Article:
If there is someone who you would really like to speak to but are afraid of their response, try to choose a time when they are in a more open and less judgemental state. Generally if someone opens up or shows a vulnerability to you then they will be in a more open frame of mind. Another good sign is when they are really listening to you and asking questions that come from a place of curiosity rather than challenge.

Shifting the landscape through conversation

Talking about psychedelics is an important part of shifting the cultural conversation around the topic and moving the psychedelic movement forwards. With that in mind I would like to share a quote from my friend and Altered founder Dax DeFranco from an interview I did with him back in 2017:

“I think the most important thing is to use and talk about them in an honest way. There’s a lot of talk about ‘coming out of the psychedelic closet’ – like I mentioned before, when you’re the only person who’s experimented with x, it’s hard to talk about it or make it a part of your identity, but the more people that do, the less pressure and fear others feel to identify that way. I think the simple act of being a psychedelic person who’s honest about being a psychedelic person is extremely powerful.”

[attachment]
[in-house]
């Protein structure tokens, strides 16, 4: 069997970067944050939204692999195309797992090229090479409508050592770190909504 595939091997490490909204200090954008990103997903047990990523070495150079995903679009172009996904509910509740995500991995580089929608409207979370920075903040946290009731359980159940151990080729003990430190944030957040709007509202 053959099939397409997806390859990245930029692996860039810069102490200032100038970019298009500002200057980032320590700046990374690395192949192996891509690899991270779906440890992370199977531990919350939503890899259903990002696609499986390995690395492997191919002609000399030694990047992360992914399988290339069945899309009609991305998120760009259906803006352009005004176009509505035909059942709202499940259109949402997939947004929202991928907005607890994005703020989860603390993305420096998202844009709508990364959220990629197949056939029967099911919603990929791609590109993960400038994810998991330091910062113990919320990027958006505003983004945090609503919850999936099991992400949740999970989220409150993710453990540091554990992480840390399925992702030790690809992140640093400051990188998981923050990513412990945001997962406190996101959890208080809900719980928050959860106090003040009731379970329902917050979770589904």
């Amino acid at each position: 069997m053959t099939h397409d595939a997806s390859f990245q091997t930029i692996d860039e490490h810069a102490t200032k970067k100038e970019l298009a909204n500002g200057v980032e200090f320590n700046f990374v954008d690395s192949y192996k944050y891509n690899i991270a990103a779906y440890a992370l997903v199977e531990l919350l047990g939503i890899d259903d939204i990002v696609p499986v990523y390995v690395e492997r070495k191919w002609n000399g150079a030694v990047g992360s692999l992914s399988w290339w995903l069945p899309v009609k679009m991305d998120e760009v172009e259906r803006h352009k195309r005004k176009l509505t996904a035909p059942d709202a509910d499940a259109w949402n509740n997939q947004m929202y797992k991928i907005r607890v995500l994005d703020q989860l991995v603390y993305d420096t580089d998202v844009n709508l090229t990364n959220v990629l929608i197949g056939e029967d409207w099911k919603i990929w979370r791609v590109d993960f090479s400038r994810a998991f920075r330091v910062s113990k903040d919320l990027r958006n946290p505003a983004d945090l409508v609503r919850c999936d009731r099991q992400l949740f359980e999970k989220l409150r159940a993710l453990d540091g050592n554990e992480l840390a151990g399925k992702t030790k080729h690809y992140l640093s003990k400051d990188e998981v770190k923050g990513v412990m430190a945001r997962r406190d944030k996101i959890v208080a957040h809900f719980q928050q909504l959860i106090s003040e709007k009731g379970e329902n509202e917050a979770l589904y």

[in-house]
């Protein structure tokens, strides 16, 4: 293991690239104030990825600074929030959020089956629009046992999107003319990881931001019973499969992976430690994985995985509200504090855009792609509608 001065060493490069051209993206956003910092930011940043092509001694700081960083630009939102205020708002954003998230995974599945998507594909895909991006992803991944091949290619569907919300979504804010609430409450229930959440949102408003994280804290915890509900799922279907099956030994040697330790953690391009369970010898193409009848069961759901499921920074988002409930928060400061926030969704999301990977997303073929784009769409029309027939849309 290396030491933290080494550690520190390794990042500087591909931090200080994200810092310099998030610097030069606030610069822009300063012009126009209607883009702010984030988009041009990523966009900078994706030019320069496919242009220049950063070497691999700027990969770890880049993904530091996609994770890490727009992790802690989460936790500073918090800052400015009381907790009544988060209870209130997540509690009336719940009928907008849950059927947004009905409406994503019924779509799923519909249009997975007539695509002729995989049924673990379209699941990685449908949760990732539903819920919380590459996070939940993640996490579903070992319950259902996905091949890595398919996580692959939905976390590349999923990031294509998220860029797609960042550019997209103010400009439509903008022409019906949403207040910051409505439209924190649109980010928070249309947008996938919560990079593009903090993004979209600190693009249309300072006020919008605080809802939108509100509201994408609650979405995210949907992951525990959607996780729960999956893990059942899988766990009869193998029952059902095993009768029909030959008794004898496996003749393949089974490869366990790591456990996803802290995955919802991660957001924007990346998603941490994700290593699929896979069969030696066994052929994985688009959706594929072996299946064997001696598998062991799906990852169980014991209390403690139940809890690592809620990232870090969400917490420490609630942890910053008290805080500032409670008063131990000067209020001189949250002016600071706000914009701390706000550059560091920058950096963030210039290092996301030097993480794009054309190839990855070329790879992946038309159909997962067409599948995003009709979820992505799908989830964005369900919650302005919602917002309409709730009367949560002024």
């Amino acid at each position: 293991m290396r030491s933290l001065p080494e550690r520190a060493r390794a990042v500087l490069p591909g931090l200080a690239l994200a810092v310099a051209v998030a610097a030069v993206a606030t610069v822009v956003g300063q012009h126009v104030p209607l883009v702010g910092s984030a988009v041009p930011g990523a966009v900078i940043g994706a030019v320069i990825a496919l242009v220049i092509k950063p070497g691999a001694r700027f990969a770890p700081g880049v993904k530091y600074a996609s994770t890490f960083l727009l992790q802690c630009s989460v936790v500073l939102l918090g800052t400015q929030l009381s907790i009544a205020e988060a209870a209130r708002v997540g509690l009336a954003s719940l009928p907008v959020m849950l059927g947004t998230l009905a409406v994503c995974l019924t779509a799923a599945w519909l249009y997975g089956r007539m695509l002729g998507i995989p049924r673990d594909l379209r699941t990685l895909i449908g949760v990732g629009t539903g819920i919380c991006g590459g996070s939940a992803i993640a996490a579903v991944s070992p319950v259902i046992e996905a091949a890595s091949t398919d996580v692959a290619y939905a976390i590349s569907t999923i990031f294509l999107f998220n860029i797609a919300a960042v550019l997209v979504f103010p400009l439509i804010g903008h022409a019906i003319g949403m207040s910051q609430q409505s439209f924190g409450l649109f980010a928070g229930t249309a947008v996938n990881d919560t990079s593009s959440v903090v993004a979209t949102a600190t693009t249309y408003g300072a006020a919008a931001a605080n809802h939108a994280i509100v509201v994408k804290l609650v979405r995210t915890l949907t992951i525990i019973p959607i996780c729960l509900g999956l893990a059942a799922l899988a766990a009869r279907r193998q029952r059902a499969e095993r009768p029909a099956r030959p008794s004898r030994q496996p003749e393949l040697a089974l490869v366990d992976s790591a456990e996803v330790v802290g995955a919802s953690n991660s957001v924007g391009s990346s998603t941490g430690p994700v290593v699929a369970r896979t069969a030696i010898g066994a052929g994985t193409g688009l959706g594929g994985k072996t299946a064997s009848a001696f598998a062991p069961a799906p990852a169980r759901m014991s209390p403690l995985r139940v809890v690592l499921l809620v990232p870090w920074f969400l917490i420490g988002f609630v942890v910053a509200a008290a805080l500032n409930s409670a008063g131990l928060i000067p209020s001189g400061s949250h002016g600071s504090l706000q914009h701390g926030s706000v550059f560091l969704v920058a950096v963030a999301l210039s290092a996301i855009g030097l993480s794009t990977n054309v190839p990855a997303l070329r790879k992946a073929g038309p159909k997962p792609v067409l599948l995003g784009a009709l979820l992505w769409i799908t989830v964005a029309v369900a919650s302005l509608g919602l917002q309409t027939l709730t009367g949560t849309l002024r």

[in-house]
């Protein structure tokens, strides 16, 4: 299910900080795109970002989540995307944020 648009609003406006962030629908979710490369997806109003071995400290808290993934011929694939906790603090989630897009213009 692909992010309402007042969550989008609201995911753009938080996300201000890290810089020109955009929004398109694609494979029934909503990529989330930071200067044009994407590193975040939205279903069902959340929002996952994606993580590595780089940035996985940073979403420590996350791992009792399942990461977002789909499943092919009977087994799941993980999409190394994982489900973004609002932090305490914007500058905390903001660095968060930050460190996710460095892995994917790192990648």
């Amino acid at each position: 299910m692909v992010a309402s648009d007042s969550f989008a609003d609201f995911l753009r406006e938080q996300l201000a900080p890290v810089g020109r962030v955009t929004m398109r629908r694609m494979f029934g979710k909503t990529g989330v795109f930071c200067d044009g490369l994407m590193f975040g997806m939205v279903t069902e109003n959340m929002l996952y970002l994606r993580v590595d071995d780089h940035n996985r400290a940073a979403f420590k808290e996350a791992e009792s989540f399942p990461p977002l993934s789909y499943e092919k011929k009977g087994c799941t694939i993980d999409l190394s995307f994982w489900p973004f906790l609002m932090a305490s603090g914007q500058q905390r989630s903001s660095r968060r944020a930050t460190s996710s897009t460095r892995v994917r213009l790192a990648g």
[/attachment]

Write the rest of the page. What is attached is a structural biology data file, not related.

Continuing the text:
What is an LSD experience like? This is a question I often get asked by people who are curious about the psychedelic experience and who just want to know: what is it actually like?

One word that is often used when trying to describe the experience is ineffable. Which means that it cannot be put into words. However this kind of relegates language and is also, dare I say it, a little lazy. That said, I do understand that it is an extremely difficult experience to describe.

subjective effects of lsd katrin preller

Psychedelic researcher Katrin Preller

Last year I went to a series of talks put on by the MIND foundation at their Betahaus hub in Berlin. One of these talks was by Katrin Preller on the topic of social cognition and self experience. As part of her presentation Katrin presented the subjective effects of LSD as reported by study participants. This is an excellent summary and I think answers the question very well, with a nice succinct list of aspects of the experience.

Subjective effects of LSD

  • Audio-visual synesthesia
  • Elemental imagery
  • Changed meaning of percepts
  • Blissful state
  • Complex imagery
  • Experience of unity
  • Insightfulness
  • Disembodiment
  • Impaired control and cognition
  • Spiritual experience
  • Anxiety

The diagram below shows us how strongly each of the effects were felt. As you can see, audio-visual synesthesia scored highest, and anxiety lowest.
subjective effects lsd schmidt et al 2015

Subjective effects of LSD. Schmidt et al. 2015

You can see Katrin’s whole talk here:

One thing that it is worth noting is that a psychedelic experience depends largely on three factors; set, setting and dose. The variance between these factors can totally change the experience, as well as the type of person who has the experience. For example, if a low-doses was taken at a party I don’t think spiritual experience or disembodiment would come up so much. Still, I think the list holds up as an excellent summary of the effects.

What is the ideal mindset for a psychedelic journey? I would say the best approach is that of the explorer.

So. what does it mean to be an explorer?

Openness